Joshua and Larry's recent post, Insubordination and Impeachment, offered some reasons we "should be thankful for this bout of intermittent insubordination" where executive branch officials ignore or defy the Presiden'ts apparent wishes. In their post, they flagged Jack Goldsmith's post, "Our Non-Unitary Executive," which observed that “What is most remarkable is the extent to which his senior officials act as if Trump were not the chief executive. Never has a president been so regularly ignored or contradicted by his own officials.”
As Jack, Larry, and Joshua all observe, this administration has provided numerous examples of how the executive branch is not truly “unitary” as some theories maintain (and as some members of the current Court have suggested). In the entry ban litigation, State Department employees disputed the administration’s claim that nationality could be used as a proxy for risk to the United States; the former Secretary of State and UN Ambassador have disputed some of the President’s foreign policy claims; and there are other examples as well. More recently, some State Department employees have allegedly challenged the President’s efforts to drum up a justification for THE WALL and his revisions to asylum laws.
As Representative Adam Schiff noted (on Twitter), “Secretary Pompeo disputed his own State Department’s conclusion there is “no credible evidence” showing terrorists trying to enter through Southern border.”
This is notable not just for what it says about the unitary executive constitutional theory, which maintains that everyone in the executive branch is acting as an arm of the President. Under the unitary executive theory, when Congress attempts to create some separation between the bureaucracy and the President (such as by insulating officers from Presidential removal), Congress violates Article II, which requires the executive to be unitary. The Court has occasionally embraced that theory; and the recently confirmed Justice Kavanaugh is an avid proponent of it. (Justice Scalia relied on this theory to argue that the former Independent Counsel statute is unconstitutional, and some have (mistakenly) invoked the theory to argue that Special Counsel Robert Mueller’s investigation is unconstitutional, even though the Special Counsel was appointed by an officer who is removable at will by the President.)
The decidedly non-unitary practice of this administration is also notable because the Court appeared to celebrate it on one occasion, even though it has generally done the opposite. In Trump v. Hawaii, the Court distanced itself from the unitary-executive theory, at least partially. The Court explained that in evaluating whether the President’s challenged order (the third entry ban) was lawful, “we must consider not only the statements of a particular President, but also the authority of the Presidency itself.”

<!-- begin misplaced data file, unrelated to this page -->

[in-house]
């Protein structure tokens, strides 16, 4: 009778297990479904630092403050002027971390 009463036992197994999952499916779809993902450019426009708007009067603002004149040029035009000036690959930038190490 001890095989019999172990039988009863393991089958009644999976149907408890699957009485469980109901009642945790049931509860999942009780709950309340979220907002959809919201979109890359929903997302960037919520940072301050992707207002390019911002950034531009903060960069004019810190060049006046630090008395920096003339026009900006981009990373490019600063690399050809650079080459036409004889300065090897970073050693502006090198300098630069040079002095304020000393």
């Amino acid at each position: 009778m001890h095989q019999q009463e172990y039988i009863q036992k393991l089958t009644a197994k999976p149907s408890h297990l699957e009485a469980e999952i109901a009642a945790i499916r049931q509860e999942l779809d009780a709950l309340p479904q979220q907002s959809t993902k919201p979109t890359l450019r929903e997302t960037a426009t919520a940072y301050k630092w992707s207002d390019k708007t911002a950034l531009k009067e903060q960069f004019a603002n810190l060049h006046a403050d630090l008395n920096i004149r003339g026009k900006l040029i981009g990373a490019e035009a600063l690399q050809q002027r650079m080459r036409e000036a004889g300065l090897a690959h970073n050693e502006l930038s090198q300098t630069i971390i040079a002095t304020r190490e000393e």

According to the Court, the authority of the Presidency included other institutions tied to the office, but not acting in concert with it. In particular, the Court explained “The Proclamation reflects the results of a worldwide review process undertaken by multiple Cabinet officials and their agencies.” Importantly, that process deviated from, changed, and pushed back on the President’s initial plans--adding some countries, while taking others off. And according to the Court, that contributed to, rather than detracted from, the legitimacy of the order and the constitutional basis for it.
There will be many occasions when this Court will be called upon to assess the scope of executive power, and whether the Constitution requires a unitary executive such that Congress cannot insulate some officers from Presidential removal. It may be called upon to do so in the context of the Mueller investigation, or in adjudicating whether the current structure of the Consumer Financial Protection Bureau is constitutional. (Then-Judge Kavanaugh has said it is not. I wrote a series of posts related to that decision here, here, and here.)
When the Court does address the scope of executive power, it should remember the time when it had faith in the bureaucracy, and when it pointed to the bureaucracy's seeming independence as a source of constitutional legitimacy, rather than a mark against it.